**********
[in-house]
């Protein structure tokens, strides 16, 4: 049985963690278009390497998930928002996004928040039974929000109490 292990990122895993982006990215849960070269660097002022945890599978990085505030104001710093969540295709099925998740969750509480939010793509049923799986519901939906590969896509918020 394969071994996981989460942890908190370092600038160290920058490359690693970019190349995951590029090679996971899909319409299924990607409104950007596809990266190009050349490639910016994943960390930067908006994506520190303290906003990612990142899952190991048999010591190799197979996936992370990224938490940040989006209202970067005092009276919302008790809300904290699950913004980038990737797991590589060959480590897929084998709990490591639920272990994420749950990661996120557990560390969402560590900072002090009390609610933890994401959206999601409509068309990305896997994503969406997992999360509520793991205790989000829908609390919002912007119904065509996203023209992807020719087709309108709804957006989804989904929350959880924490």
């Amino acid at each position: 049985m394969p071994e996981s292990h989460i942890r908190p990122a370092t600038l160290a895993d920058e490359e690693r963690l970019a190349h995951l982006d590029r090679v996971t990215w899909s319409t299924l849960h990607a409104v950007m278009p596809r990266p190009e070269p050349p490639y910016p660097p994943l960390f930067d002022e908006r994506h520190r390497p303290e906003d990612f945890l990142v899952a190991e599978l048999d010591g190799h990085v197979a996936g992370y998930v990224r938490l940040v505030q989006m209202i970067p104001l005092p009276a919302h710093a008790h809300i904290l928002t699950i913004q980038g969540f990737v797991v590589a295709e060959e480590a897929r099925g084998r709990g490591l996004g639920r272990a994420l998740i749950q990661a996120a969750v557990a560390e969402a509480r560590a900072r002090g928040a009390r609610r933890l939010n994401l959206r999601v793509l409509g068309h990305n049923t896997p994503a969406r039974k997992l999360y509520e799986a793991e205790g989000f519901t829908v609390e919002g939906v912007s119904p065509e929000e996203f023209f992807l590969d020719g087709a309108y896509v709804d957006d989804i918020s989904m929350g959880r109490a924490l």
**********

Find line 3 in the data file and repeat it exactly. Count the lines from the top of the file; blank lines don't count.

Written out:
């Amino acid at each position: 049985m394969p071994e996981s292990h989460i942890r908190p990122a370092t600038l160290a895993d920058e490359e690693r963690l970019a190349h995951l982006d590029r090679v996971t990215w899909s319409t299924l849960h990607a409104v950007m278009p596809r990266p190009e070269p050349p490639y910016p660097p994943l960390f930067d002022e908006r994506h520190r390497p303290e906003d990612f945890l990142v899952a190991e599978l048999d010591g190799h990085v197979a996936g992370y998930v990224r938490l940040v505030q989006m209202i970067p104001l005092p009276a919302h710093a008790h809300i904290l928002t699950i913004q980038g969540f990737v797991v590589a295709e060959e480590a897929r099925g084998r709990g490591l996004g639920r272990a994420l998740i749950q990661a996120a969750v557990a560390e969402a509480r560590a900072r002090g928040a009390r609610r933890l939010n994401l959206r999601v793509l409509g068309h990305n049923t896997p994503a969406r039974k997992l999360y509520e799986a793991e205790g989000f519901t829908v609390e919002g939906v912007s119904p065509e929000e996203f023209f992807l590969d020719g087709a309108y896509v709804d957006d989804i918020s989904m929350g959880r109490a924490l």